In January 2014, the question was posed : Will Sex-trafficking Save the GOP ?
The inference was that the DoNothing House needed something to show they were not part of the DoNothing Congress … and sure enough, when the elections rolled around there was John Kline and Erik Paulsen prominently using the sex-trafficking issue in their re-elections campaigns … never mentioning that the legislation was also supported by Democrats. The strategy was successful and in May 2015, press releases were being issued of legislation being passed and scheduled to be signed by the President.
Fast forward to 2016 … with the House over a week late in satisfying their statutory requirements to pass the FY2017 budget, the Trump-Cruz nomination contest dominating the news, and with at least 19 Republicans deciding not to seek re-election, they gotta show that House Republicans have a future … a future agenda that needs an issue to run on.
An issue that doesn’t carry a religious, sexual, or political affiliation … something that impacts all families regardless of income level … something that the media can talk about … and Republicans can support.
OK … that rules out wage inequality, climate change, and gun regulations … leaving one big one.
Thus the question : Will Opioid Overdoses Save the GOP ?
Nationally, the media has been all over this issue reporting that over 14,000 Americans died in 2014 from misuse and abuse of prescription opioid and MPR reports the Minnesota situtation.
So should Congress act ?
YES, said the Senate … by a vote of 94-1 they passed S. 524 Comprehensive Addiction and Recovery Act (CARA). The Senate took its time … debated and amended the bill until it was agreeable to virtually everyone.
The companion bill H.R. 953 has 126 bipartisan sponsors and has sat waiting committee action for almost one year (it was assigned on April 29, 2015).
The committee … the House Education and the Workforce Committee … with Chairman John Kline (R-MN-02) controlling the gavel.
Republican Senator Rob Portman went on the Chamber floor to address the problem … House Republicans.
“let’s give CARA a vote. 125 cosponsors is the latest numbers I have as of this number. That number keeps growing.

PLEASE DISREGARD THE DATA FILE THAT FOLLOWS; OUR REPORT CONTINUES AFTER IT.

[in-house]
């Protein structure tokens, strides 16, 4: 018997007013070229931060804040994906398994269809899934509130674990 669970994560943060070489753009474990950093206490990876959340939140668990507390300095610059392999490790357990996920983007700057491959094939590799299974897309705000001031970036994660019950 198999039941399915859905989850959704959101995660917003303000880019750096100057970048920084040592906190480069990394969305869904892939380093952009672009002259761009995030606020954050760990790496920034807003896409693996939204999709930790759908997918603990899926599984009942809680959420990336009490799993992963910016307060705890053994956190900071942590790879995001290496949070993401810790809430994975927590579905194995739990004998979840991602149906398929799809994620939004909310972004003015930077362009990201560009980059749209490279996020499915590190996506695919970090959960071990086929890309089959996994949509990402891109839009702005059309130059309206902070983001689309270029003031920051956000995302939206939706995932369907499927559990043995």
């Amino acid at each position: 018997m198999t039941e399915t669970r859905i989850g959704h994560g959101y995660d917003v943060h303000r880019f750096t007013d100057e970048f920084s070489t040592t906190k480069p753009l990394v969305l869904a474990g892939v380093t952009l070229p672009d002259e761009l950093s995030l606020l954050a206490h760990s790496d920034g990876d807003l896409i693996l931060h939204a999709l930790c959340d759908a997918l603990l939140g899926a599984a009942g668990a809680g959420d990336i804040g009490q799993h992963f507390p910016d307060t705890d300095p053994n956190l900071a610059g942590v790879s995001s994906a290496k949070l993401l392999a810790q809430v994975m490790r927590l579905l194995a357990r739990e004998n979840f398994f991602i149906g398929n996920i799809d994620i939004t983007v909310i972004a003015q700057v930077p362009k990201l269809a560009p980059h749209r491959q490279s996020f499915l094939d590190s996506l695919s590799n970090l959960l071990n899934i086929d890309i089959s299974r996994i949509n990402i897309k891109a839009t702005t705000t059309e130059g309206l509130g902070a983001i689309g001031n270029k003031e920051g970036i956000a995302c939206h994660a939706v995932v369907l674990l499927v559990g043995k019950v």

“It’s bipartisan, bicameral. It’s the right thing to do. Again, I know there are other ideas out there and that’s fine. We need to take those up as well. But let’s go ahead and get this passed. Put it under suspension, take it to the floor. It will pass.
We’re one vote away from having this help our communities.
CARA is not just comprehensive. It does the right thing in terms of focusing on what is evidence-based. In other words, we didn’t just say let’s throw more money at this problem. We said let’s actually find out what’s working and what’s not working.
“Meanwhile, we know that this legislation will help. We know that if it’s sitting on a desk in the House of Representatives having passed here by a 94-1 vote, it’s not going to help. But we know that if it can get off that desk and on to the floor for a vote, we’re one vote away from getting this to our communities to begin to help, to keep people from making the wrong decision, but then if they get into a drug addiction, to help them be able to turn their lives around and to achieve their potential in life, their God-given potential. That’s what this argument is about. It is not about the fact that the senate has all the answers. By the way, we wrote this legislation with the House. They were engaged from the start. We introduced identical bills.
“They have 125 cosponsors. All we’re saying is let’s let this one piece of legislation go. Let’s allow it to begin to help right away. And then let’s continue to work on other ideas. Again, we’ve lost nearly 5,000 Americans to drug overdoses sings the senate passed CARA with a 94-1 vote. To begin to reverse this tide, this trend of addiction, of overdoses, we can and should act now. It’s urgent. There is a crisis. There’s no time to waste.”
Hmmm … “We’re one vote away from having this help our communities.”
A powerful statement … and who has been assigned that bill and controls the gavel ?
Why no action ?
Well, the reason may be needing an issue to run on this fall … as the Washington Post reported (highlights below):
“Since we passed the Comprehensive Addiction and Recovery Act, or CARA as it’s called in the Senate, on March 10, 42 days have passed. That’s more than a month. Every day we lose about 120 Americans — 120 Americans — to drug overdoses. That means in these 42 days we have lost over 5,000 fellow American citizens to drug overdoses. Think about that. So I do urge the House to act and act quickly. These numbers keep getting higher and higher. This is not getting better.”
Portman and his colleagues point to the bipartisan support as the best argument for capitalizing on the moment for Congress to address the national opioid epidemic. But Portman questions whether House members speaking of urgency in their public comments are really committed to putting politics aside and getting a bill done.
They fear the House may be foot-dragging on bipartisan Senate legislation in order to let members take a turn in the spotlight on a widely popular issue. But in the process, they worry, the House’s decision to start from scratch instead of picking up the popular Senate bill may upset a near-perfect opportunity to get something done.
John Kline is retiring … his legacy will be marked by his actions and inactions.
Yep, John Kline will not be on the ballot … but Erik Paulsen, Tom Emmer and other Republicans will … so if they mention the need to address the Opiod problem, ask them why they didn’t push Chairman Kline to act.